With so much of the U.S. military tied up in Iraq, the Iranians do not believe the U.S. has the resources to attack them and then deal with the consequences. They know that a U.S. attack on Iran would have little support in the U.S. -- it is doubtful that Congress would authorize it -- and none internationally. Not even the British would go along with a military strike on Iran. President Bush's warnings count for little with Tehran because he now has a long record of tough language unmatched by action. As long as the Iranians believe the United States has no military option, they have limited incentives to reach an agreement, especially with the Europeans.
The administration's efforts to change Iran's regime have been feeble or feckless. President Bush's freedom rhetoric is supported by Radio Farda, a U.S.-sponsored Persian language radio station, and a $75 million appropriation to finance Iranian opposition activities including satellite broadcasts by Los Angeles-based exiles. If only regime change was so easily accomplished!
The identity of Iranian recipients of U.S. funding is secret but the administration's neoconservative allies have loudly promoted U.S. military and financial support for Iranian opposition groups as diverse as the son of the late Shah, Iranian Kurdish separatists, and the Mujahideen-e-Khalq (MEK), which is on the State Department's list of terrorist organizations. Some of the Los Angeles exiles now being funded are associated with the son of the Shah but it is unlikely that either the MEK or the Kurdish separatists would receive any of the $75 million. U.S. secrecy -- and that the administration treats the MEK differently from other terrorist organizations -- has roused Iranian suspicions that the U.S. is supporting these groups either through the democracy program or a separate covert action.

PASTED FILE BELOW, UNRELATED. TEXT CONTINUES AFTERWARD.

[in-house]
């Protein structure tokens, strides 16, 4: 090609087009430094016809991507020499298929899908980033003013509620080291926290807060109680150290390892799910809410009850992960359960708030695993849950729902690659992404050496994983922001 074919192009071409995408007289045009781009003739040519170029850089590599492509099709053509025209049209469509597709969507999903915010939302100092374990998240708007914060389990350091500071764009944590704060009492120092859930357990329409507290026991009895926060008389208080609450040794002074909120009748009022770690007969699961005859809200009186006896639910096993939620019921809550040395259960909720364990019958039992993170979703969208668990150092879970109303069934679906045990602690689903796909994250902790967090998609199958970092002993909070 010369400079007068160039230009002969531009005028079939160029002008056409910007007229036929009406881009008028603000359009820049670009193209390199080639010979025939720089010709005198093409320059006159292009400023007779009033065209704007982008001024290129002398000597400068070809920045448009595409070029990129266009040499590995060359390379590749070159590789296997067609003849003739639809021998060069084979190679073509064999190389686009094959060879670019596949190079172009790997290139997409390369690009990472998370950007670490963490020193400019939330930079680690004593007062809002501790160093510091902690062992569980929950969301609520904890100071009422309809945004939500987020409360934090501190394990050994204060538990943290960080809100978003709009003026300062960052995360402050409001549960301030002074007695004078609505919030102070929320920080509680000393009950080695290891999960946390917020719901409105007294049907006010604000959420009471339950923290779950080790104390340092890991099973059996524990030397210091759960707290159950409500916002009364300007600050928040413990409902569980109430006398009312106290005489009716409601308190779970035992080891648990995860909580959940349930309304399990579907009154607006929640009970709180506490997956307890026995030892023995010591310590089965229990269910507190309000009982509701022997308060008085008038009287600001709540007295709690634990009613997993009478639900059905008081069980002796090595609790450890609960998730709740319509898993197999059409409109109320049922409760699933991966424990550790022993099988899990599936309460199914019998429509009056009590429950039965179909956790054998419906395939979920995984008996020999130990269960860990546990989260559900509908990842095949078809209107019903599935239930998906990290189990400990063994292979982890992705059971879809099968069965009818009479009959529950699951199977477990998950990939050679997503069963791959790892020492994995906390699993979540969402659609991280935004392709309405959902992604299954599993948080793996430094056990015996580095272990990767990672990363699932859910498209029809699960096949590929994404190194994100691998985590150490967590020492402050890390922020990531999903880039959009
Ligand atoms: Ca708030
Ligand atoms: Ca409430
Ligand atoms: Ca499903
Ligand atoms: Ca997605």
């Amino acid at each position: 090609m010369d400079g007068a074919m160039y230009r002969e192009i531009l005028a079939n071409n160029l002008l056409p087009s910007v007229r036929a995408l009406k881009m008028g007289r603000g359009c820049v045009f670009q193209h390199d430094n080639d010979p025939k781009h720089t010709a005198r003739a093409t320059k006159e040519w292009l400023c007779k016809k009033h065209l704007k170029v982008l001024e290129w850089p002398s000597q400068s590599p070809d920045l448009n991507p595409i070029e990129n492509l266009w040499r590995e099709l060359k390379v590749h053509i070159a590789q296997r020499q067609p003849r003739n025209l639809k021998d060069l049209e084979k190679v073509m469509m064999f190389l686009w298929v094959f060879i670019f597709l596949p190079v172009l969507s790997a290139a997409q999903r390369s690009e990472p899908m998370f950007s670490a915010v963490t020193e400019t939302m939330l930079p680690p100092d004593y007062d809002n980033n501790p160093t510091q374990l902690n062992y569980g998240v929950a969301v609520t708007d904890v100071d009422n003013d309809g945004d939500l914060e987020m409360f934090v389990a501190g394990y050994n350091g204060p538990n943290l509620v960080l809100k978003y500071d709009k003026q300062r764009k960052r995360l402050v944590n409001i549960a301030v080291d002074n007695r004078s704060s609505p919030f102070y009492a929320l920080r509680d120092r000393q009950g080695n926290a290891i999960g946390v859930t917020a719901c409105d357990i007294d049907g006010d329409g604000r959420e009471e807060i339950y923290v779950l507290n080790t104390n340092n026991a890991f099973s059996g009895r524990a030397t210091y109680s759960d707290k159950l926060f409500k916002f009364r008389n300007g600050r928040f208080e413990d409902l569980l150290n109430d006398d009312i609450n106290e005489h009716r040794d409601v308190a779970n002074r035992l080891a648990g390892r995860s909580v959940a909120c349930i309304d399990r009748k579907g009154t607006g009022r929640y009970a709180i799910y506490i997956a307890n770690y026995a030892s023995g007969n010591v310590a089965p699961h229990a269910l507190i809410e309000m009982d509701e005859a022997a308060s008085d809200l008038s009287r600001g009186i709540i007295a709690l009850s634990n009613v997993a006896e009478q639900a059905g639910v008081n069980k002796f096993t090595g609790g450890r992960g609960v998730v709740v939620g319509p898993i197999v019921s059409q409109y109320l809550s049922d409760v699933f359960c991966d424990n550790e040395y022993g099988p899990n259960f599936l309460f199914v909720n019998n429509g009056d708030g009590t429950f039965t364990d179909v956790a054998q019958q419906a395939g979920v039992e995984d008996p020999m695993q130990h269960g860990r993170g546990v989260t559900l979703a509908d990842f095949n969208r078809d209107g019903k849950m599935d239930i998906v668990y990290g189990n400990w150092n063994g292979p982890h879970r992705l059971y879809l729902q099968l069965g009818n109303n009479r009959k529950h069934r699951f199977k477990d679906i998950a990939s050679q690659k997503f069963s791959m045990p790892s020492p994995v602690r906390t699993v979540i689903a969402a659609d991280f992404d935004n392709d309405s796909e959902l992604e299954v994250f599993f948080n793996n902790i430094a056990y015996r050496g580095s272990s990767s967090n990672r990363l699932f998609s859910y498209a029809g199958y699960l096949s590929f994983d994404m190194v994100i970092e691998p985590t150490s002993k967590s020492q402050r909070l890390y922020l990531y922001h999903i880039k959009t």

None of these groups is a plausible agent for regime change. The Shah's son represents a discredited monarchy and corrupt family. Iranian Kurdistan is seething with discontent, and Iranian security forces have suppressed large anti-regime demonstrations there. Kurdish nationalism on the margins of Iran, however, does not weaken the Iranian regime at the center. (While the U.S. State Department has placed the PKK -- a Kurdish rebel movement in Turkey -- on its list of terrorist organizations, Pejak, the PKK's Iranian branch, is not on the list and its leaders even visit the U.S.)